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USA vs. Canada: the triumph of black-and-blue hockey

The USA vs. Canada hockey match for gold medal at the Vancouver Olympics is taking place because, in a tournament where many hockey prima donnas don't want to get their hands dirty, they did the yeoman work.

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At the USA vs. Canada gold medal round today, USA forward Ryan Kesler (17), seen here in the men's hockey semifinal against Finland at the Vancouver Olympics, embodied the Americans' commitment to playing team defense.

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Today's USA vs. Canada men's hockey game for the gold medal at the Vancouver Olympics is happening for one reason, says Brian Burke, the architect and general manager of team USA.

They both “play black-and-blue hockey,” he said Saturday, referring to North America’s traditionally more physical style.

In these Olympics, though, black-and-blue hockey has not meant just a desire to rattle the boards with body checks. It has meant a total commitment to team hockey.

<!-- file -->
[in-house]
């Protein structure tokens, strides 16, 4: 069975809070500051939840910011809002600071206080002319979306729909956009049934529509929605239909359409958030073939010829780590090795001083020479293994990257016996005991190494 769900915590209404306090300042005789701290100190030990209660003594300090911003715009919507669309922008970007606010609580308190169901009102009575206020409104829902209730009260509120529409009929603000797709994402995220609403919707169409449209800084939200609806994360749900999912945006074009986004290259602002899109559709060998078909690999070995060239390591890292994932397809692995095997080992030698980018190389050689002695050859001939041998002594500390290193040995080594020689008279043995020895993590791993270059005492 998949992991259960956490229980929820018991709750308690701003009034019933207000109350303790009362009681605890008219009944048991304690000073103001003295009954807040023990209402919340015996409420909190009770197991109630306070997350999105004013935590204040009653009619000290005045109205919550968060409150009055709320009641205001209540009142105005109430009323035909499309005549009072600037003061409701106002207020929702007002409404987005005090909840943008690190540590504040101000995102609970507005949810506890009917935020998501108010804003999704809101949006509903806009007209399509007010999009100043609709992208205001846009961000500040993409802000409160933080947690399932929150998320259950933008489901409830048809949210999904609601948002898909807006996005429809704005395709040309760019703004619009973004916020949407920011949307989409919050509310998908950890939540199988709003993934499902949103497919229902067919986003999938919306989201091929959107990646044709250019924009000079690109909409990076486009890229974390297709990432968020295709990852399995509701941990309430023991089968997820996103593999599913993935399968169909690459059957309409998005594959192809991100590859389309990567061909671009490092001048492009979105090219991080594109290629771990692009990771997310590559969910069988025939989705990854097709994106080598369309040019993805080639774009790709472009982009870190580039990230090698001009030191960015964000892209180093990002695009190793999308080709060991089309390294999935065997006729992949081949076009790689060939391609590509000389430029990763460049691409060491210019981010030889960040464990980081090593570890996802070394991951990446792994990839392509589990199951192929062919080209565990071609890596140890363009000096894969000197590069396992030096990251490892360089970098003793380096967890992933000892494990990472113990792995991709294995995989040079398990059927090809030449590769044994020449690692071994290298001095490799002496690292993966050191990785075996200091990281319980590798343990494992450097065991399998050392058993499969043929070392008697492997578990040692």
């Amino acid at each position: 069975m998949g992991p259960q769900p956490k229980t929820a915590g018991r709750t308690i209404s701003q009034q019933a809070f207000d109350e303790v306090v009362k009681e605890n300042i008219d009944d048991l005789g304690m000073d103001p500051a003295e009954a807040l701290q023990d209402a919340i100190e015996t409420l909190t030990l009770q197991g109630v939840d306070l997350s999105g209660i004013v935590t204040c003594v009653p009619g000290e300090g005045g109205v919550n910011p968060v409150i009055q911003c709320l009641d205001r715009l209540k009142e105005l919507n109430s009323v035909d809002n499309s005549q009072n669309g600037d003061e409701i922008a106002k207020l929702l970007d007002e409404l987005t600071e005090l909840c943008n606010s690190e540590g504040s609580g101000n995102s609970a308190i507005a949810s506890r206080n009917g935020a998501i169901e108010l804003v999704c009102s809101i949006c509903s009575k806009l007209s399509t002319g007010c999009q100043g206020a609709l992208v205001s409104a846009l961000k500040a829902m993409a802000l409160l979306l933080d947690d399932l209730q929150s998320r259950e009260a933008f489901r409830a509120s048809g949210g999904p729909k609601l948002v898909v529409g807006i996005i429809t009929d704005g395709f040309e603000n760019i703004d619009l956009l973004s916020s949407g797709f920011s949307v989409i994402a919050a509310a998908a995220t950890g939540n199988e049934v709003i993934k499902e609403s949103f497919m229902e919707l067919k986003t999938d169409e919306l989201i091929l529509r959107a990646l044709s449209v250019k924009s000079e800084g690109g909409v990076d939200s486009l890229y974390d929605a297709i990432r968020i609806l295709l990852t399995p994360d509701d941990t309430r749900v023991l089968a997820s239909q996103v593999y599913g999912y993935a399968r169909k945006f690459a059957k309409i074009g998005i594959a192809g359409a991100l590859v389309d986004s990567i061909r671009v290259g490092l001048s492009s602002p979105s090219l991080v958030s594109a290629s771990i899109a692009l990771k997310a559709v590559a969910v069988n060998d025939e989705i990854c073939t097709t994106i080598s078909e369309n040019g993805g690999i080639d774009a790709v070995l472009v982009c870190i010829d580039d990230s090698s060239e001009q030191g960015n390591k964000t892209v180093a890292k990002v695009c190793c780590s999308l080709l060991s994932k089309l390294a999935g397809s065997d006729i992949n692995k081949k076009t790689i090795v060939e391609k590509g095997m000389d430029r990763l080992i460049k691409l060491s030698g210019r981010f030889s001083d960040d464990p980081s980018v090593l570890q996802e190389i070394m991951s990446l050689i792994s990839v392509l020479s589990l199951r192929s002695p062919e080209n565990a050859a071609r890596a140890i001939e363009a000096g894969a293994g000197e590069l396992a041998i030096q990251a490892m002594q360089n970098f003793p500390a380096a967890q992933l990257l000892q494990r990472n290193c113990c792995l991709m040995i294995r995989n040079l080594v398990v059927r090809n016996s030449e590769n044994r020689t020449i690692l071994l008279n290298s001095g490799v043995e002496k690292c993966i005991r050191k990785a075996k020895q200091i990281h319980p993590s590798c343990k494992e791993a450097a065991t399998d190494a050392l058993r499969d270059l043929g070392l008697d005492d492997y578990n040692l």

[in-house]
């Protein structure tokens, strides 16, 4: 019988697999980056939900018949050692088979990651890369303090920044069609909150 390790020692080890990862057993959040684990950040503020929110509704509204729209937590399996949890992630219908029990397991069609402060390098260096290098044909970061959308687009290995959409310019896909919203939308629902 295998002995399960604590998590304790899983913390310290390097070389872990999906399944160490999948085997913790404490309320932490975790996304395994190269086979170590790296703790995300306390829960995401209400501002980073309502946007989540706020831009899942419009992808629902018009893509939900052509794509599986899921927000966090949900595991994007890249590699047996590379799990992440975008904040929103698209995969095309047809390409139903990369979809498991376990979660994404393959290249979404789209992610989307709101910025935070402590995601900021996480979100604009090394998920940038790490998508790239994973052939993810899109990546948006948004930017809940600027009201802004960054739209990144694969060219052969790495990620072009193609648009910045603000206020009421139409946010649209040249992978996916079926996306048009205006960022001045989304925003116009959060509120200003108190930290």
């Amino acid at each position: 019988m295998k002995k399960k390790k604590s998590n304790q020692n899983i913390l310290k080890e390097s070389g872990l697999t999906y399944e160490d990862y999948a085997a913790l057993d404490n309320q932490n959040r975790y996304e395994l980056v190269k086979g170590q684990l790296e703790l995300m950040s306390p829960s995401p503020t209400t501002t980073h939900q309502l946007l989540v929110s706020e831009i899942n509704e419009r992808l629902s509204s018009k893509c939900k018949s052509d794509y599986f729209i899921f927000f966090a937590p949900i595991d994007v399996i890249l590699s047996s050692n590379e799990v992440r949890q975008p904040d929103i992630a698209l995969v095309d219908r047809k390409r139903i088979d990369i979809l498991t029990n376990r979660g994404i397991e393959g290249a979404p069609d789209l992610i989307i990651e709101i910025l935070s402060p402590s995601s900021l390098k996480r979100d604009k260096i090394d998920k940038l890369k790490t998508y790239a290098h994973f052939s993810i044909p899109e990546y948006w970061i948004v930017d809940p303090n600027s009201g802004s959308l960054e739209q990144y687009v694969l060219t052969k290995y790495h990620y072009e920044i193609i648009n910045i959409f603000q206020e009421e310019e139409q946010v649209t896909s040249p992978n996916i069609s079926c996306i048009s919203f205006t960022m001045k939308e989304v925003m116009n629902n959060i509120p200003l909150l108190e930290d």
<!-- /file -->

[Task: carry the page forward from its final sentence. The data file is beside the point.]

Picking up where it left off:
That commitment is not always common among professional hockey players on their two-week Olympic break. Invariably, they are their nation’s best. But often they are also hockey’s divas – the goalscorers and creative geniuses who twirl into open ice with the grace of an autumn leaf or blast pucks on net like an artillery sergeant.

Yeoman they are not. The dirty work of penalty killing and blocking shots is for lesser players than they.

Yet every Olympics, and this one is no different, the hockey world is reminded of the indispensability of the men who seek their glory not in individual adulation or statistical flattery, but in their team's victories.

Team Canada: total commitment

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